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I have a lump in my testicle. Could it be cancer?

Testicular cancer is a cancer that occurs in the male reproductive system. Underneath the penis, the testicles (or testes) are found inside a sac called the scrotum, which is a loose bag of skin. The testicles are two glands, each about the size of a golf ball, that normally feel firm but slightly spongy.

The testicles have an essential role in male reproduction: they produce sperm for reproduction and male sex hormones for the development of male traits.

The exact cause of testicular cancer is not clear in most cases, but research shows that it occurs when a healthy cell in the testicle becomes changed. The altered cell grows and divides abnormally, often uncontrollably, leading to the development of a tumor or mass in the testicle.

Although it is rare compared with other types of cancer, testicular cancer the most common cancer in American males between the ages of 15 and 35 years old. It usually affects one testicle at a time.


Who is most likely to get testicular cancer?

There are certain risk factors that make a man more likely to get testicular cancer.

Testicular can occur at any age, but it most commonly affects teens and younger men between the ages of 15 and 35.

Those born with undescended testicles, or “cryptorchidism,” are at higher risk of testicular cancer. In male development, the testes form in the lower belly. Just before the male baby is born, the testicles usually drop down into the scrotum. In less than 5% of newborns, the testicles do not drop, and are left inside the abdomen. Although this is often fixed surgically, the males born with undescended testicles tend to be at higher risk of getting testicular cancer later in life. Although the majority of men with testicular cancer do not have a history of undescended testicles, many men with undescended testicles are at higher risk of testicular cancer.

Also, men that have had a history of abnormal testicle development, such as Klinefelter syndrome, are at higher risk.

Other risk factors for testicular cancer include having a family history of testicular cancer, having fertility problems (being unable to make a woman pregnant), having HIV infection, or having Down Syndrome.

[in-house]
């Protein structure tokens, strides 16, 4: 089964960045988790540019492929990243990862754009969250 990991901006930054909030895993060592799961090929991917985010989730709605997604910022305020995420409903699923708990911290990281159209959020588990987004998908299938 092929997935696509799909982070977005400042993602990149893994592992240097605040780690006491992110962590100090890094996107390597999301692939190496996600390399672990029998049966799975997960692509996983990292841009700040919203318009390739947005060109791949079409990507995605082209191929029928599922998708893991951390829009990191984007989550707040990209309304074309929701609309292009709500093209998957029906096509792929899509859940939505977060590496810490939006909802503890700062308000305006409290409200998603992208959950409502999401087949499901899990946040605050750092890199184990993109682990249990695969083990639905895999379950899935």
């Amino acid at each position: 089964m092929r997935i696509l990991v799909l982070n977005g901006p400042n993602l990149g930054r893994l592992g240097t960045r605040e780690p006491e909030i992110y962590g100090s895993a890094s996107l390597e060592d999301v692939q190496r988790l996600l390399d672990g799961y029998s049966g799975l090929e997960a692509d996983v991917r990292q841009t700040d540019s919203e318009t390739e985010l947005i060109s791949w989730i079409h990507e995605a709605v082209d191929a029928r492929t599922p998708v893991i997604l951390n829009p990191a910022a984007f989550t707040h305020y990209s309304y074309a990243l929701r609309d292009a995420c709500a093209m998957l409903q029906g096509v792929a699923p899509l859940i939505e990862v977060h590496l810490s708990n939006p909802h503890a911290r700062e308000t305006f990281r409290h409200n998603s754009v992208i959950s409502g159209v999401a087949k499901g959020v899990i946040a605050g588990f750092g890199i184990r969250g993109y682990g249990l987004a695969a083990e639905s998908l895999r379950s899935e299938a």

What symptoms may indicate testicular cancer?

Most men with testicular cancer feel a lump or growth in one testicle. Many also experience swelling in the testicles. Some men with testicular cancer may also experience pain: 3 out of 4 men with testicular cancer say that the lump and swelling are painless, but 1 out of 4 say that they experienced pain in the area.

Other signs of testicular cancer are a feeling of heaviness in the scrotum or having pain or a dull ache in the testicle, scrotum, abdomen, or groin region. Some men also experience a sudden collection of fluid in the scrotum, enlargement or tenderness of the tissues surrounding the breasts/nipples, or back pain.


I think I might have testicular cancer. What should I do?

If you suspect you might have testicular cancer, make an appointment with your doctor right away, especially if any lumps, swelling, or pain in your groin area lasts for more than 2 weeks. Many men with signs of testicular cancer wait to go to a doctor for several months. During that time, untreated testicular cancer may spread to other parts of the body, like the lymph nodes, blood, lungs, and bones. In very rare cases, it can spread to the brain. Visiting a doctor early can help avoid the spread of the cancer.

When diagnosed early, testicular cancer is treatable in most people, is curable in many, and is rarely life-threatening. It is important to get seen by your doctor and treated early. Doctors can use physical examinations, lab tests, imaging, and biopsies to check for and diagnose testicular cancer.


Feel free to contact me to schedule a consultation.


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